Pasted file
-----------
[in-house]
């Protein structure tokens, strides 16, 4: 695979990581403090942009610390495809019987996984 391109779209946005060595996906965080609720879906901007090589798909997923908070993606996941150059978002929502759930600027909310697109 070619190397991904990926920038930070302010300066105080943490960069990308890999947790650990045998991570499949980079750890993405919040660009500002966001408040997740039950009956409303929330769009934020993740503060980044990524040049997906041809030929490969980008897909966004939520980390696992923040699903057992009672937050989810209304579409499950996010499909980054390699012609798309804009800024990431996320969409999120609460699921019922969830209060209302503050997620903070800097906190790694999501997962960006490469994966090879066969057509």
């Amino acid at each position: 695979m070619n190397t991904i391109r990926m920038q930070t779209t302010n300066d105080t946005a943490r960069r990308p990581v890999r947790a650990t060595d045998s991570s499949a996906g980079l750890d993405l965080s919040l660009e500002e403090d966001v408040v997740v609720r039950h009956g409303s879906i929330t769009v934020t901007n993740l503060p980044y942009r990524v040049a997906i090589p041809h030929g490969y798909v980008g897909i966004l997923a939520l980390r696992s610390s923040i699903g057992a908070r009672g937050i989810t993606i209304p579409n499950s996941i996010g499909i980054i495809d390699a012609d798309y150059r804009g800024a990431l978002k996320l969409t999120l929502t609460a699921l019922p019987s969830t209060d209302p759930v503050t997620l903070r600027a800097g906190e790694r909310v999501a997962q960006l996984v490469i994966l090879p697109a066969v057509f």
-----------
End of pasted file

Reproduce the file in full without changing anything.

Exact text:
[in-house]
């Protein structure tokens, strides 16, 4: 695979990581403090942009610390495809019987996984 391109779209946005060595996906965080609720879906901007090589798909997923908070993606996941150059978002929502759930600027909310697109 070619190397991904990926920038930070302010300066105080943490960069990308890999947790650990045998991570499949980079750890993405919040660009500002966001408040997740039950009956409303929330769009934020993740503060980044990524040049997906041809030929490969980008897909966004939520980390696992923040699903057992009672937050989810209304579409499950996010499909980054390699012609798309804009800024990431996320969409999120609460699921019922969830209060209302503050997620903070800097906190790694999501997962960006490469994966090879066969057509």
């Amino acid at each position: 695979m070619n190397t991904i391109r990926m920038q930070t779209t302010n300066d105080t946005a943490r960069r990308p990581v890999r947790a650990t060595d045998s991570s499949a996906g980079l750890d993405l965080s919040l660009e500002e403090d966001v408040v997740v609720r039950h009956g409303s879906i929330t769009v934020t901007n993740l503060p980044y942009r990524v040049a997906i090589p041809h030929g490969y798909v980008g897909i966004l997923a939520l980390r696992s610390s923040i699903g057992a908070r009672g937050i989810t993606i209304p579409n499950s996941i996010g499909i980054i495809d390699a012609d798309y150059r804009g800024a990431l978002k996320l969409t999120l929502t609460a699921l019922p019987s969830t209060d209302p759930v503050t997620l903070r600027a800097g906190e790694r909310v999501a997962q960006l996984v490469i994966l090879p697109a066969v057509f």